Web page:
link

answered 27 Jun '11, 00:55

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Brysons Mommy
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edited 27 Jun '11, 10:06

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Tammy ♦♦
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@Brysons Mommy thank you for you response and welcome to Moms4mom.com You are correct in your statement, "punishment for very young kids needs to be quick and effective"; however, in order to differentiate ourselves from other parenting forums these statements need to be backed up either by personal experience or a reference. I have added a reference for you but please take a minute to read our back it up principle http://moms4mom.com/back-it-up for the future.

(27 Jun '11, 09:50) Tammy ♦♦

I see. I was simply backing this up with personal experience I guess. I can't imagine providing a link for every helpful thought or idea you might have on parenting. Perhaps this is not for me.

(28 Jun '11, 03:11) Brysons Mommy

@Brysons Mommy You don't need to back up personal experience with links, just make it clear in your answer that you came to the conclusion from personal experience, or someone else's personal experience. Even saying your physician told you is sufficient. We just want anything stated as "fact" e.g. "punishment for very young kids NEEDS to be quick and effective" to be back up with a reference. If you take a look at the link for the back-it-up principle in my first comment, you will see examples.

(28 Jun '11, 09:23) Tammy ♦♦

I don't know about smileys, but I know from my childhood, that similar things just don't work.

Our neighbor's kids (one at my age, one a couple years older and one a few years younger) would get a certain amount of TV time if they 'behaved'. I.e. went to bed (and actually stayed in bed) in the evening or took their naptime. TV time was a smiley face for them, because they actually weren't allowed to watch TV. News in particular. That said, it didn't work at all...

I think it's like trying to get your child to eat spinach if she doesn't like it. You can draw as many sad faces as you like, if she doesn't like spinach, she doesn't like spinach. And btw. it's normal that kids don't like certain food.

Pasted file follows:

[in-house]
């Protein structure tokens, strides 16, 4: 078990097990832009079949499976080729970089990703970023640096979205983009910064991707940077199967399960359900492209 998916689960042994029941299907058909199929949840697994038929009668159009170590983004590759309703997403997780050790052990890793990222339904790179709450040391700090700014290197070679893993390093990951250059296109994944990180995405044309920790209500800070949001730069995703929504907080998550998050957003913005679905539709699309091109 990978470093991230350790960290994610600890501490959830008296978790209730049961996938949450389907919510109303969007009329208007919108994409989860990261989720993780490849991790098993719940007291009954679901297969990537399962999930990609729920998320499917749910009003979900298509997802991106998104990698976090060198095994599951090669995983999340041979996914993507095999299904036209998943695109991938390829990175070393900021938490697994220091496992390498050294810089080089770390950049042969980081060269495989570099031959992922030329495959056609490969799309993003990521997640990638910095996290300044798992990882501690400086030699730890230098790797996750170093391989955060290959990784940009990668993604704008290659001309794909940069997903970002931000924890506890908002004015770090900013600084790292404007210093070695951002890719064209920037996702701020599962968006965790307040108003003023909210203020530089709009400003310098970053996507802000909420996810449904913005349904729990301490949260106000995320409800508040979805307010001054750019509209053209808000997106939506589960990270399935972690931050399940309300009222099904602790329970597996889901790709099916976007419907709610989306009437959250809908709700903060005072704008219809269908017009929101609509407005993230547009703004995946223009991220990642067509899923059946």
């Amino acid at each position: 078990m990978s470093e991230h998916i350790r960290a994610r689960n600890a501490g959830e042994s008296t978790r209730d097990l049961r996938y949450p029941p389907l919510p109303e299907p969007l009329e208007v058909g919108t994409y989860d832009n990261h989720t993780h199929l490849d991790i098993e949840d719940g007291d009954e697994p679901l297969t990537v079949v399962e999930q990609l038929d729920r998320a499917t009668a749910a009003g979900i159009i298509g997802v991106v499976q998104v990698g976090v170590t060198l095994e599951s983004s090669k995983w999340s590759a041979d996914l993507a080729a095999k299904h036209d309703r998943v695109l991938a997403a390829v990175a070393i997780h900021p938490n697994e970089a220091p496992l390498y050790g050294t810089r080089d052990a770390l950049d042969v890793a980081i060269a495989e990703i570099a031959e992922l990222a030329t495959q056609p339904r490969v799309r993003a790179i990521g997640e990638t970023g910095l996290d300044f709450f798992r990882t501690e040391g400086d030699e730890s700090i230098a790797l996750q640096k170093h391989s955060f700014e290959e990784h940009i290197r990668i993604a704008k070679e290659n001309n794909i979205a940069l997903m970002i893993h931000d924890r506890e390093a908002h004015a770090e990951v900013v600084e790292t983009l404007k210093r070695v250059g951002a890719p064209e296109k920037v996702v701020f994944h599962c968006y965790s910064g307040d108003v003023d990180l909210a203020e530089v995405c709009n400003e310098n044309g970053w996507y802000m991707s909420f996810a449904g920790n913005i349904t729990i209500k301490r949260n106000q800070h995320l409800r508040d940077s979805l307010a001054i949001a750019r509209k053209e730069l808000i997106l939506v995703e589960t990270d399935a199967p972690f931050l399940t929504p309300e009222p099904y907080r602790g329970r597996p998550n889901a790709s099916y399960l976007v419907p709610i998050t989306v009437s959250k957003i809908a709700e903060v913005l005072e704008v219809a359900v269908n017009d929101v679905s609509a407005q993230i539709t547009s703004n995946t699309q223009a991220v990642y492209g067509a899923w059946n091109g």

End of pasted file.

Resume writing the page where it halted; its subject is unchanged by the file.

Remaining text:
link

answered 17 Jun '11, 13:46

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Alexander
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edited 18 Jun '11, 20:59

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Scott ♦♦
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@Alexander there is decades of reserach that would disagree, behavioural modifications do work IF they are developmentally appropriate and used correctly. Also your example implies that Gandrusz daughter's behaviour is a static part of her character as opposed to completely normal 2-year-old behaviour.

(18 Jun '11, 10:09) Tammy ♦♦

@Tammy: Well definitely not static. However, thinking that smileys and sad faces will solve everything is definitely wrong too :) It may work well in certain situations (or even kids), but it's not a cure all, as the linked article and my own personal experience show. Generations of kids have had to sit at the table and eat their lunch or not be allowed to go play with the others. I think that's the wrong way though.

(18 Jun '11, 14:19) Alexander

@Alexander I am also skeptical about how well the smiley faces will work in this case, more so because of the age of the child. That being said, I read the article (and agree with everything it states) and your examples and they may be an argument against punishment but not behavioural reinforcement. I am curious what measures you think would work?

(20 Jun '11, 14:49) Tammy ♦♦
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Asked: 16 Jun '11, 07:39

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Last updated: 28 Jun '11, 09:24